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Bank of England Interest Rates cut to 4.5%

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http://news.bbc.co.uk/1/hi/business/7658958.stm Glad I got a tracker mortgage....splendid Read More
choc1969 Avatar
8y, 9m agoPosted 8 years, 9 months ago
http://news.bbc.co.uk/1/hi/business/7658958.stm

Glad I got a tracker mortgage....splendid
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choc1969 Avatar
8y, 9m agoPosted 8 years, 9 months ago
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#1
Clicky link
#2
Good news since its just cost each taxpayer £16,000 to prop up the very institutions that created the mess :x
#3
so how much is that saving off say a 120 grand morgage?
#4
cornish
so how much is that saving off say a 120 grand morgage?


i have just calculated my new monthly payment using this website


http://www.lcplc.co.uk/three_col_1.aspx?id=1:30571&id=10:21991
#5
cornish
so how much is that saving off say a 120 grand morgage?


About £50 a month I think/
#6
i have just moved my mortgage after a long, high interest tie in. so i was so relieved when it got accepted yesterday.

i have gone for a tracker mortage this time 0.9% above base rate. i lost so much money having a fixed deal last time.

i am saving about £80 a month now. just by ending the tie in.
#7
cornish;3146541
so how much is that saving off say a 120 grand morgage?
................ about £60 pcm ?
It's gone down by a half % ... not much, but better than going the other way !

Six central banks - including the Bank of England - have cut their interest rates by half a percentage point. No UK rate move had been expected until Thursday - and the step puts the interest rate at 4.5% from 5%.
#8
The situation worldwide is very grim hence the coordinated cuts

Fed, ECB, Central Banks Cut Rates in Coordinated Move (Update2)
2008-10-08 12:07:54.870 GMT

By Scott Lanman
Oct. 8 (Bloomberg) -- The Federal Reserve, European Central Bank and four other central banks lowered interest rates in an unprecedented coordinated effort to ease the economic effects of the worst financial crisis since the Great Depression.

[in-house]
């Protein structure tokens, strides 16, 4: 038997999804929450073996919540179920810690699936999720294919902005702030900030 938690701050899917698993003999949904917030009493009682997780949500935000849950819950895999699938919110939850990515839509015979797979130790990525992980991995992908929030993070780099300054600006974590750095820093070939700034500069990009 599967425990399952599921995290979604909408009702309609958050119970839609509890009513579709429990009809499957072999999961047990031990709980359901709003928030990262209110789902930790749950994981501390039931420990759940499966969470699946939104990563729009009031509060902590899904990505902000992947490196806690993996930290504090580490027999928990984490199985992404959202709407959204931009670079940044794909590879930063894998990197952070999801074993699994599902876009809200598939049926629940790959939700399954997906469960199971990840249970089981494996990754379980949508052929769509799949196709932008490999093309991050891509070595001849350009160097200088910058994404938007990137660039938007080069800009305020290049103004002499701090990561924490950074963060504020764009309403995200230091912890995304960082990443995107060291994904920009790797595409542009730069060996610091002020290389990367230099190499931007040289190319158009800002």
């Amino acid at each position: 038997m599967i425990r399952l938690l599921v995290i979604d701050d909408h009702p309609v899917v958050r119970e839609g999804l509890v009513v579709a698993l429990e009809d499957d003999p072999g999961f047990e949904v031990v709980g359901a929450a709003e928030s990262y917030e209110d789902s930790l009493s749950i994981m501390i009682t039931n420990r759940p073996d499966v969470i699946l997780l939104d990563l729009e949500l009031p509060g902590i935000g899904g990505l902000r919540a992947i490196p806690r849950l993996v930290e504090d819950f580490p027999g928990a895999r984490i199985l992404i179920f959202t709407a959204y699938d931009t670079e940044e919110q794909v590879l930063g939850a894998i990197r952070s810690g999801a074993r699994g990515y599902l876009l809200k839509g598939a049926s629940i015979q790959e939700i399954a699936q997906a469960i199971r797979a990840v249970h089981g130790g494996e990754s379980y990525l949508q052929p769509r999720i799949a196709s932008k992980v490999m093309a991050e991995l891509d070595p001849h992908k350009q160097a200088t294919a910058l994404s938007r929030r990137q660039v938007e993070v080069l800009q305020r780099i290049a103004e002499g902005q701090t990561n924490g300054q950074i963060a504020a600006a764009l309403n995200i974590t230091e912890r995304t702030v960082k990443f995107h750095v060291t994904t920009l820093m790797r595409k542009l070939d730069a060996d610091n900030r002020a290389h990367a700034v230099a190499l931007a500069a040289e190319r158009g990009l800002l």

The Fed, ECB, Bank of England, Bank of Canada and Sweden's Riksbank each cut their benchmark rates by half a percentage point. The Bank of Japan, which didn't participate in the move, said it supported the action. Switzerland also took part.
Separately, China's central bank lowered its key one-year lending rate by 0.27 percentage point.
Today's decision follows a global meltdown that sent U.S.
stock indexes heading for their biggest annual decline since 1937; Japan's benchmark today had the worst drop in two decades.
Policy makers are also aiming to unfreeze credit markets after the premium on the three-month London interbank offered rate over the Fed's main rate doubled in two weeks to a record.
``Central banks of the world have finally woken up to the gravity of the current situation,'' Charles Diebel, head of European rates strategy at Nomura International Plc in London, wrote in a note. ``It is potentially not the last we will see of central bank activity particularly in Europe as the macro situation is still weakening dramatically.''

Rate Levels

The Fed reduced its benchmark rate to 1.5 percent. The ECB's main rate is now 3.75 percent; Canada's fell to 2.5 percent; the U.K.'s rate dropped to 4.5 percent; and Sweden's rate declined to
4.25 percent. China cut interest rates for the second time in three weeks, reducing the main rate to 6.93 percent.
``The recent intensification of the financial crisis has augmented the downside risks to growth and thus has diminished further the upside risks to price stability,'' according to a joint statement by the central banks. ``Some easing of global monetary conditions is therefore warranted.''
Global policy makers are reducing rates as economies weaken around the world. The International Monetary Fund said the global economy is heading for a recession in 2009 and increased its estimate of losses from the financial crisis to $1.4 trillion.
The Fed's Open Market Committee, which voted unanimously for the move, said in its statement that ``incoming economic data suggest that the pace of economic activity has slowed markedly in recent months. Moreover, the intensification of financial-market turmoil is likely to exert additional restraint on spending.''

Bernanke Message